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COVER: View of Crater Lake from the south rim of the caldera. The caldera formed 7,700 years ago by collapse of the volcano known as Mount Mazama during the largest explosive volcanic eruption in the past 400,000 years in the Cascades. The lava flows and volcanic deposits exposed in the caldera walls record the growth of Mount Mazama, which attained an elevation of roughly 12,000 feet before the caldera collapsed. The prominent cliff on the north rim of the caldera is Llao Rock, a lava flow that was erupted just 200 years before the caldera-forming eruption. The cinder cone and lava flows of Wizard Island were erupted within a few hundred years of formation of Crater Lake caldera. Photo by David E. Wieprecht.

Volcano and Earthquake Hazards in the Crater Lake Region, Oregon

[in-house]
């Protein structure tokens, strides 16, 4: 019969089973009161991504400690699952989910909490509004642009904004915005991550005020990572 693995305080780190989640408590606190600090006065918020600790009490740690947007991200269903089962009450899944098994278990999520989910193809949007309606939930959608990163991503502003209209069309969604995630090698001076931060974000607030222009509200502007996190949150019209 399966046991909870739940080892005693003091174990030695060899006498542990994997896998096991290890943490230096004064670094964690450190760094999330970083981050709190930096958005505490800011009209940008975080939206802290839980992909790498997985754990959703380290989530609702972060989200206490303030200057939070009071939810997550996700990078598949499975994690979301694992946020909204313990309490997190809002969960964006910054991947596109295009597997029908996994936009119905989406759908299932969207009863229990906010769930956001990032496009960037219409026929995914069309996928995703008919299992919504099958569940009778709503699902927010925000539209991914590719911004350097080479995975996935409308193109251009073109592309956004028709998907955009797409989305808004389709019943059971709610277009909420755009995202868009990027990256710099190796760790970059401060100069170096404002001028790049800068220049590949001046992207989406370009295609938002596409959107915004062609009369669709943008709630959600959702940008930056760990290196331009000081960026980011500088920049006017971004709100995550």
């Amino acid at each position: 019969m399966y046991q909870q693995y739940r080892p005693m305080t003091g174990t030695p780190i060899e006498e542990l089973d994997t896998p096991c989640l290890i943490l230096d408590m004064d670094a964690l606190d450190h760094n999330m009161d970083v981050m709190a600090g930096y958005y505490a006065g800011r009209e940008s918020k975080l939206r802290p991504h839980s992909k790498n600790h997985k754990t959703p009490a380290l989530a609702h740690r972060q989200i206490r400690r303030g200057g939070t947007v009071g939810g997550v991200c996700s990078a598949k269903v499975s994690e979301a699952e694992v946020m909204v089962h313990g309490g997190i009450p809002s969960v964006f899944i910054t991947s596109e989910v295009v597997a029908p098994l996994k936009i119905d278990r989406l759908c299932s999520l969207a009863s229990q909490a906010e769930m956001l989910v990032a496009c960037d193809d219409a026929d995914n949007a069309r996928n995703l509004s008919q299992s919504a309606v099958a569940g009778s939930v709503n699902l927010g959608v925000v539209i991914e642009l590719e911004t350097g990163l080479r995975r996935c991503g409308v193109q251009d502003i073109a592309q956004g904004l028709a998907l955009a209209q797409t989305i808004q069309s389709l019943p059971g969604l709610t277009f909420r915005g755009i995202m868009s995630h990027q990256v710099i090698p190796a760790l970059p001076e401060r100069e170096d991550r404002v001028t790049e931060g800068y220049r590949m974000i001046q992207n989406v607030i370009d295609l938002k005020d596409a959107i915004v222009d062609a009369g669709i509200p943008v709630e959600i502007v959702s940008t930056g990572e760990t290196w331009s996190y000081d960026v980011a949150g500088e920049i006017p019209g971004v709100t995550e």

by Charles R. Bacon1, Larry G. Mastin2, Kevin M. Scott2, and Manuel Nathenson1

1 U.S. Geological Survey, 345 Middlefield Road, Menlo Park, California

2 U.S. Geological Survey, David A. Johnston Cascades Volcano Observatory, Vancouver, Washington

OPEN-FILE REPORT 97-487

U.S. DEPARTMENT OF THE INTERIOR

U.S. GEOLOGICAL SURVEY

VANCOUVER, WASHINGTON

1997

U.S. DEPARTMENT OF THE INTERIOR

BRUCE BABBIT, Secretary

U.S. GEOLOGICAL SURVEY

MARK SCHAEFER, Acting Director

URL: http://vulcan.wr.usgs.gov/Volcanoes/

This report has not been reviewed for conformity with U.S. Geological Survey editorial standards or with the North American Stratigraphic Code. Any use of trade, product, or firm names in this publication is for descriptive purposes only and does not imply endorsement by the U.S. Government.

 

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